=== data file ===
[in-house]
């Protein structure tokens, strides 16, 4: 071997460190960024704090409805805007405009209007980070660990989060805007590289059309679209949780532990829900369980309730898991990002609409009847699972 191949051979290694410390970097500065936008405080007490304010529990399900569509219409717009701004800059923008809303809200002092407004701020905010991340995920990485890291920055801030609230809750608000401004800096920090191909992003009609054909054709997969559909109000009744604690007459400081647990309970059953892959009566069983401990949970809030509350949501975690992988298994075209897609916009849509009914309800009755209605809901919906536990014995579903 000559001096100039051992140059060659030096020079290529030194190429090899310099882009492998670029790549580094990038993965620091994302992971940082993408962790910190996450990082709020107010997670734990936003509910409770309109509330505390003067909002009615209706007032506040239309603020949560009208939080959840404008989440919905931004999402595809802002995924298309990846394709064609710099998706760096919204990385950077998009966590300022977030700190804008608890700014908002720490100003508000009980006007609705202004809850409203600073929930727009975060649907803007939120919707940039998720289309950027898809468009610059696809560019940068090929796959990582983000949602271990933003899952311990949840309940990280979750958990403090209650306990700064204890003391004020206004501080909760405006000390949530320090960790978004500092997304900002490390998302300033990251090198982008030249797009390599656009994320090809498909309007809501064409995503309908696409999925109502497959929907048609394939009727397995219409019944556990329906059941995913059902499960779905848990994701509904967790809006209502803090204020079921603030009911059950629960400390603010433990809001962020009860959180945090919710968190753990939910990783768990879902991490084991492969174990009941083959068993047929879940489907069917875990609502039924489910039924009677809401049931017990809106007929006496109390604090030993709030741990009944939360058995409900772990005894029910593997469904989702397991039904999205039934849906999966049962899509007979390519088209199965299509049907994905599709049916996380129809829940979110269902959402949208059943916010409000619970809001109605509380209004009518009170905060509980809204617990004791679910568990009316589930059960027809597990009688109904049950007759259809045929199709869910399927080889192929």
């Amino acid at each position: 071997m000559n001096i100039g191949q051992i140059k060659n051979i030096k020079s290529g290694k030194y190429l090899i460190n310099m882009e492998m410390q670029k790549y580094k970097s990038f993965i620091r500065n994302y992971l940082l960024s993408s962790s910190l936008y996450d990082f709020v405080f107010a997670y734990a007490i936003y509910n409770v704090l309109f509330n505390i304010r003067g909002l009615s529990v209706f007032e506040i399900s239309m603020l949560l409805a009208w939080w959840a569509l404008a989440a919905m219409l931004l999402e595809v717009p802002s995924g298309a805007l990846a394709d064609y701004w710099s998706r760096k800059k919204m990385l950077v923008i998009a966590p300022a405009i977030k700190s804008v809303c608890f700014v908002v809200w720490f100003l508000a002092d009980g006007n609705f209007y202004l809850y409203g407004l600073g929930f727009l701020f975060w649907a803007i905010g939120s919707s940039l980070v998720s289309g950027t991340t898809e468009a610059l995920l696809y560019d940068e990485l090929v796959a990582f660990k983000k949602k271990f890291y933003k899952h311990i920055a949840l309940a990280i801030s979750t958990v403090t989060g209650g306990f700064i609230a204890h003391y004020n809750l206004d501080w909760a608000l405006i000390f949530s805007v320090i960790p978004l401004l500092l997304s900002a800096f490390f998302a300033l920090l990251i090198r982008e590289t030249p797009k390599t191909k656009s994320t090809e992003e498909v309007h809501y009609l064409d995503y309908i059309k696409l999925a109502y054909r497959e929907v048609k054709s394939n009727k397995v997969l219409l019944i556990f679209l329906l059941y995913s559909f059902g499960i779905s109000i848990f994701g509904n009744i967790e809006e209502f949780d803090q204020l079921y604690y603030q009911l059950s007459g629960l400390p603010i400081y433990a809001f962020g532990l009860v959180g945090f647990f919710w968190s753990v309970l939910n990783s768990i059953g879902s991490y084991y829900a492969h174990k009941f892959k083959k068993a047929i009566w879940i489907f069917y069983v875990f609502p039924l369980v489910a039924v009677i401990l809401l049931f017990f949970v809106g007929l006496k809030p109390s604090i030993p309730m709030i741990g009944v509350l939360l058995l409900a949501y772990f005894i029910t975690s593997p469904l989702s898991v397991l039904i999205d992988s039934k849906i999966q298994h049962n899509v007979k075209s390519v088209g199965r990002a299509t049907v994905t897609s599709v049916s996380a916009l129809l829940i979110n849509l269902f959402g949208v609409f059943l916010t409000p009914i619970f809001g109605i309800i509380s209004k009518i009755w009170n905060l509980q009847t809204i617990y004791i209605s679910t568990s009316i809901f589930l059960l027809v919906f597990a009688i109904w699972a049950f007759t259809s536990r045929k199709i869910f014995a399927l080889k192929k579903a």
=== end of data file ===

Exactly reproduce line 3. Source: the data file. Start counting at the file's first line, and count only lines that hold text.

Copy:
């Amino acid at each position: 071997m000559n001096i100039g191949q051992i140059k060659n051979i030096k020079s290529g290694k030194y190429l090899i460190n310099m882009e492998m410390q670029k790549y580094k970097s990038f993965i620091r500065n994302y992971l940082l960024s993408s962790s910190l936008y996450d990082f709020v405080f107010a997670y734990a007490i936003y509910n409770v704090l309109f509330n505390i304010r003067g909002l009615s529990v209706f007032e506040i399900s239309m603020l949560l409805a009208w939080w959840a569509l404008a989440a919905m219409l931004l999402e595809v717009p802002s995924g298309a805007l990846a394709d064609y701004w710099s998706r760096k800059k919204m990385l950077v923008i998009a966590p300022a405009i977030k700190s804008v809303c608890f700014v908002v809200w720490f100003l508000a002092d009980g006007n609705f209007y202004l809850y409203g407004l600073g929930f727009l701020f975060w649907a803007i905010g939120s919707s940039l980070v998720s289309g950027t991340t898809e468009a610059l995920l696809y560019d940068e990485l090929v796959a990582f660990k983000k949602k271990f890291y933003k899952h311990i920055a949840l309940a990280i801030s979750t958990v403090t989060g209650g306990f700064i609230a204890h003391y004020n809750l206004d501080w909760a608000l405006i000390f949530s805007v320090i960790p978004l401004l500092l997304s900002a800096f490390f998302a300033l920090l990251i090198r982008e590289t030249p797009k390599t191909k656009s994320t090809e992003e498909v309007h809501y009609l064409d995503y309908i059309k696409l999925a109502y054909r497959e929907v048609k054709s394939n009727k397995v997969l219409l019944i556990f679209l329906l059941y995913s559909f059902g499960i779905s109000i848990f994701g509904n009744i967790e809006e209502f949780d803090q204020l079921y604690y603030q009911l059950s007459g629960l400390p603010i400081y433990a809001f962020g532990l009860v959180g945090f647990f919710w968190s753990v309970l939910n990783s768990i059953g879902s991490y084991y829900a492969h174990k009941f892959k083959k068993a047929i009566w879940i489907f069917y069983v875990f609502p039924l369980v489910a039924v009677i401990l809401l049931f017990f949970v809106g007929l006496k809030p109390s604090i030993p309730m709030i741990g009944v509350l939360l058995l409900a949501y772990f005894i029910t975690s593997p469904l989702s898991v397991l039904i999205d992988s039934k849906i999966q298994h049962n899509v007979k075209s390519v088209g199965r990002a299509t049907v994905t897609s599709v049916s996380a916009l129809l829940i979110n849509l269902f959402g949208v609409f059943l916010t409000p009914i619970f809001g109605i309800i509380s209004k009518i009755w009170n905060l509980q009847t809204i617990y004791i209605s679910t568990s009316i809901f589930l059960l027809v919906f597990a009688i109904w699972a049950f007759t259809s536990r045929k199709i869910f014995a399927l080889k192929k579903a």